Biotechnology is one the strangest, scariest, sexiest and most interesting corners of the stock market. In how many other industries are companies striving literally to save lives? Any industry can host a stock that could potentially double, but what other industry can match biotechnology in the sheer number of stocks that could double if their companies' plans all come to fruition?
On the other hand, in how many other industries do companies burn through hundreds of millions of dollars, often with nothing to show for it? How many other industries rely on scientific mysteries that can be challenging to even highly qualified Ph.D.s? And how many other industries sport a warning label that reads "Caution: poor stock selection may cost you 90% of your initial investment?"
For all those reasons and more, biotechnology is a fascinating industry for investors to explore.
What Is Biotechnology?
In a nutshell, biotechnology is an industry that focuses on novel drug development and clinical research aimed at treating diseases and medical conditions. Biotechnology companies are almost always unprofitable (some suggest that the distinction between "biotech" and "pharmaceutical" company lies in profitability), and many have no real revenue at all.
Biotechnology is also characterized by long development lead times; it can take as much as a decade to get a new drug from test tube to pharmacy shelf. What's more, there is an overwhelming likelihood of failure, as 85% to 95% of all prospective new drugs fail to reach approval. Still, for those that succeed, the rewards can be tremendous and "daily doubles" are not unheard of.
(For a background reading, see The Ups and Downs of Biotechnology.)
Differences Between Biotech and Pharmaceuticals
There is more than a little gray area between what is "biotech" and what is "pharmaceutical." Nevertheless, investors should keep a few general points in mind. From a philosophical standpoint, biotechnology is a risk-taking enterprise, while the pharmaceutical industry is about managing and diversifying risk.
As most biotechs have insignificant revenue, to say nothing of income, dividends are exceptionally rare in biotech. In contrast, dividends can comprise a significant part of the expected return from a pharmaceutical stock.
Many biotech companies make no pretense of marketing their own drugs, as they see their expertise being in research & development. By comparison, marketing and sales is the principal strength of many Big Pharma companies. As more and more pharmaceutical companies fire scientists and pull back from basic research, they increasingly become massive marketing machines that need an influx of new products from the biotech world.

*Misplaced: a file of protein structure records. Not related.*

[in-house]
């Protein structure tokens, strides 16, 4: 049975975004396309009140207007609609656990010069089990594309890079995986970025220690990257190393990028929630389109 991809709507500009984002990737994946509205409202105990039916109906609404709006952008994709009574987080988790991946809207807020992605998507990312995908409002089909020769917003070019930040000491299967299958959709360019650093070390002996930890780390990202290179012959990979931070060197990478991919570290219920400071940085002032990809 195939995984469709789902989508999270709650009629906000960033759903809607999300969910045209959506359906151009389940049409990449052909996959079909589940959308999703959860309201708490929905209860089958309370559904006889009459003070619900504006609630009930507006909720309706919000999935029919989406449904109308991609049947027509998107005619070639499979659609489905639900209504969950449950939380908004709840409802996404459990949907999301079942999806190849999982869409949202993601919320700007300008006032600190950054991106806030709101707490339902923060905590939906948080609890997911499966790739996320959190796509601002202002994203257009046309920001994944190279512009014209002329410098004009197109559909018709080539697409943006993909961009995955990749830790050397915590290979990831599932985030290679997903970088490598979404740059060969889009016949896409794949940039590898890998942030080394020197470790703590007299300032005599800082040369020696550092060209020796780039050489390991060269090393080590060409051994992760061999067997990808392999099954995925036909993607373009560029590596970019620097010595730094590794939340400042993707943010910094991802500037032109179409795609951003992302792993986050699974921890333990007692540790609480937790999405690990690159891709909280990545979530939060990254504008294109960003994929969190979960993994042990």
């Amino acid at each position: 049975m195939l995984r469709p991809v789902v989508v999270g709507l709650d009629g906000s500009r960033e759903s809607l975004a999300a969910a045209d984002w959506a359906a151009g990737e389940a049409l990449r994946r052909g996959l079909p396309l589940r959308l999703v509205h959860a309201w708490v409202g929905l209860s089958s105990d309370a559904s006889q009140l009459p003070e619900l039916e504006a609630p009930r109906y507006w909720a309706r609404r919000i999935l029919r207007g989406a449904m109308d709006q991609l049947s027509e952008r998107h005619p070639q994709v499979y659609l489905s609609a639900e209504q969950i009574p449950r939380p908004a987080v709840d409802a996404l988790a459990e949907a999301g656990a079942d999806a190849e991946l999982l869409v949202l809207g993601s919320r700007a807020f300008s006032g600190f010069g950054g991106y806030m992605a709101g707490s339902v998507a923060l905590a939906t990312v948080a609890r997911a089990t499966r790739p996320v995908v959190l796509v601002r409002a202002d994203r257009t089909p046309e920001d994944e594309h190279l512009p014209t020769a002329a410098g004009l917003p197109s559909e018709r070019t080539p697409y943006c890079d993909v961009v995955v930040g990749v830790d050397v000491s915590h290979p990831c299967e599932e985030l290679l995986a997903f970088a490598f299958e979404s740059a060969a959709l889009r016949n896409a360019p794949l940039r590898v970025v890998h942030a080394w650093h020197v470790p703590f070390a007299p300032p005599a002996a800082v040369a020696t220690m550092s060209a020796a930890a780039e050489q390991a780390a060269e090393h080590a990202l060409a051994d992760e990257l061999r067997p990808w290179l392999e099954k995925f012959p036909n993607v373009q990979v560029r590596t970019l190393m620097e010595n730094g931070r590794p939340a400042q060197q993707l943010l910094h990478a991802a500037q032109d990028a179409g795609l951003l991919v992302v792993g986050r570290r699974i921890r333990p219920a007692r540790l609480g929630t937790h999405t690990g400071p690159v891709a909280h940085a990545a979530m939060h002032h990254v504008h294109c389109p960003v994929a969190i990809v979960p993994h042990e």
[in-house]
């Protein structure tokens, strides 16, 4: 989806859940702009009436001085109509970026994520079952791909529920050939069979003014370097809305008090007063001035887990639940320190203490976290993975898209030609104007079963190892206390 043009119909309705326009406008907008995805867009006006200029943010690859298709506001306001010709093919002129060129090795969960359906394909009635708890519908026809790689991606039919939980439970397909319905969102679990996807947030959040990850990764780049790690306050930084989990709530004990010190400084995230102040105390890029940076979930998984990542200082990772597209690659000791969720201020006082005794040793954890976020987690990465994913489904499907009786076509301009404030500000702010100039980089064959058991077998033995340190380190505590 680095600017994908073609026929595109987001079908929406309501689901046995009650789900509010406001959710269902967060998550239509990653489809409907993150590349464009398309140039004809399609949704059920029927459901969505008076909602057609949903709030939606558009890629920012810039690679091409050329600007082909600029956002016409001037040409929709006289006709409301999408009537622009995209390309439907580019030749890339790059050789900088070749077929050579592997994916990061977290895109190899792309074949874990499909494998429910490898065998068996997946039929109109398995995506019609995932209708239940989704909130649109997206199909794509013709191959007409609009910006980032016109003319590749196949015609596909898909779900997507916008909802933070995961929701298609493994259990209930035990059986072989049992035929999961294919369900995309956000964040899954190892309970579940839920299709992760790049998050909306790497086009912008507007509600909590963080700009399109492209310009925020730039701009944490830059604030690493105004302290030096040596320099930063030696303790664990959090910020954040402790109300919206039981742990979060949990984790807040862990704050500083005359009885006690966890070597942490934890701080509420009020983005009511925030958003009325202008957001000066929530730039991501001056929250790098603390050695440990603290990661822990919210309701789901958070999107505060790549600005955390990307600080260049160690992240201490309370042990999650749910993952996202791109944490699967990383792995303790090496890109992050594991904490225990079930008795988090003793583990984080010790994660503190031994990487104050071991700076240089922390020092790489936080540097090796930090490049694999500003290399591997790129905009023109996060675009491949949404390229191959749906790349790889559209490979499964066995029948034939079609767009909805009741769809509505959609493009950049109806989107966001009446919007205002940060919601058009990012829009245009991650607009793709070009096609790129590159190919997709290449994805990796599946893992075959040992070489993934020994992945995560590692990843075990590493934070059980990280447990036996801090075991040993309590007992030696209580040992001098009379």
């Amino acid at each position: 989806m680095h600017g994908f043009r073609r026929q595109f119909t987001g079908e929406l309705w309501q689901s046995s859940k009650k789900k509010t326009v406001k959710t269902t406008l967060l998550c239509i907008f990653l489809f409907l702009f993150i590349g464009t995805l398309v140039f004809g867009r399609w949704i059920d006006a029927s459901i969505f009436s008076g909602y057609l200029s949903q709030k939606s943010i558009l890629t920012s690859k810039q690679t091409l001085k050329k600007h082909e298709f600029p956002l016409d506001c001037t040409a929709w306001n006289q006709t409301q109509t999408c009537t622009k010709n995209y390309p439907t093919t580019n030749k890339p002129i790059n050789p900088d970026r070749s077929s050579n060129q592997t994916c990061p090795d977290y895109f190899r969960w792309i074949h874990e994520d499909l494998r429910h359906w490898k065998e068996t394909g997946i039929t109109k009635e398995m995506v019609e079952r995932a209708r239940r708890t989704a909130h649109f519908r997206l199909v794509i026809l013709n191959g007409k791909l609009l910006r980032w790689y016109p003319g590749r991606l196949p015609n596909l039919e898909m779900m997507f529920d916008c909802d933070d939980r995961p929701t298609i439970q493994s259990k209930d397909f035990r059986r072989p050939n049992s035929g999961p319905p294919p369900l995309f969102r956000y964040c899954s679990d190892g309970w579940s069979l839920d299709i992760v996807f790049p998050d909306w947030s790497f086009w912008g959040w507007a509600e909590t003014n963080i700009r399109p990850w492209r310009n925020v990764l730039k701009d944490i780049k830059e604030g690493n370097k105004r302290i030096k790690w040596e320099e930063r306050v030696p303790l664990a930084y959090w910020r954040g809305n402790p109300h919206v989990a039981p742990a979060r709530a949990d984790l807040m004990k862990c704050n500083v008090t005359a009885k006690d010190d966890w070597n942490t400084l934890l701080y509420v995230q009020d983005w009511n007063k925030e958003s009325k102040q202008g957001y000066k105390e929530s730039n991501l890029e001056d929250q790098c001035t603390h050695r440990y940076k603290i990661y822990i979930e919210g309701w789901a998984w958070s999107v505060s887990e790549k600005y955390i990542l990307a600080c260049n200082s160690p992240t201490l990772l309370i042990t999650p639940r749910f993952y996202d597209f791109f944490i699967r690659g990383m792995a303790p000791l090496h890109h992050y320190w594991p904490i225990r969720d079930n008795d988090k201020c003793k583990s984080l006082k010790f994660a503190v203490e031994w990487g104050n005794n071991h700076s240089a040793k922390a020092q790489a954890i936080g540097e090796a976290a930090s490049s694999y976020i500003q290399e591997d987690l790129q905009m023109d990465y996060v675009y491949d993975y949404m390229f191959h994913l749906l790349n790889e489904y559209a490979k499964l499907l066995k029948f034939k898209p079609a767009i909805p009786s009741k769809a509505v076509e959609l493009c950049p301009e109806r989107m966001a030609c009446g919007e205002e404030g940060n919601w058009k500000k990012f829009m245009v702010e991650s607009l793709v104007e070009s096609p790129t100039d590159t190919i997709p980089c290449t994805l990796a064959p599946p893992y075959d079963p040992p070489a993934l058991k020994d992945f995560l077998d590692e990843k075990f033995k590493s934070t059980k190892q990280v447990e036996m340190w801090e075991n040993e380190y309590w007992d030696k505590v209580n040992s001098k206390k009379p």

The two industries also stand apart when it comes to valuation and business evaluation. Models and valuation derived from cash flow are quite relevant in assessing pharmaceutical stocks; while many analysts gamely attempt to construct discounted cash flow models for early-stage biotechs, the reality is that success is often quite binary ("drug works" or "drug doesn't work").
(For more, see Using DCF in Biotech Valuation.)
The FDA is the Ultimate Gatekeeper
As the regulatory body that approves new drugs for the U.S. market, as well as permitting human clinical trials, the Food and Drug Administration (FDA) is the ultimate gatekeeper to every biotech firm. The FDA requires that all companies establish (to its satisfaction) that a potential new drug is safe and effective for its stated purpose.
Investors need to understand the FDA process and requirements. In order to get FDA approval, biotechs must establish a sufficient body of information that the drug is safe and effective. This is generally done through a series of at least three clinical trials (Phase One, Phase Two and Phase Three).
If these trials meet their goals of safety and efficacy (and these goals are typically made in consultation with the FDA), the company will file a formal request for approval called a New Drug Application (NDA). Upon receipt of a completed application (and a hefty filing fee), the FDA assigns a so-called PDUFA date, or the date by which the agency will issue a decision on the application.
The FDA then reviews the application and may convene a special panel of experts called an advisory committee. These committees review the application and issue an opinion as to whether the FDA should (or should not) approve the drug based on the information that is currently available.
The FDA then evaluates the panel's responses and makes its decision. The FDA will either grant approval and allow the company to market the drug or it will issue a complete response letter (CRL). A CRL is tantamount to a rejection, though it does highlight the FDA's concerns and allows the company to collect more data with the option to reapply later.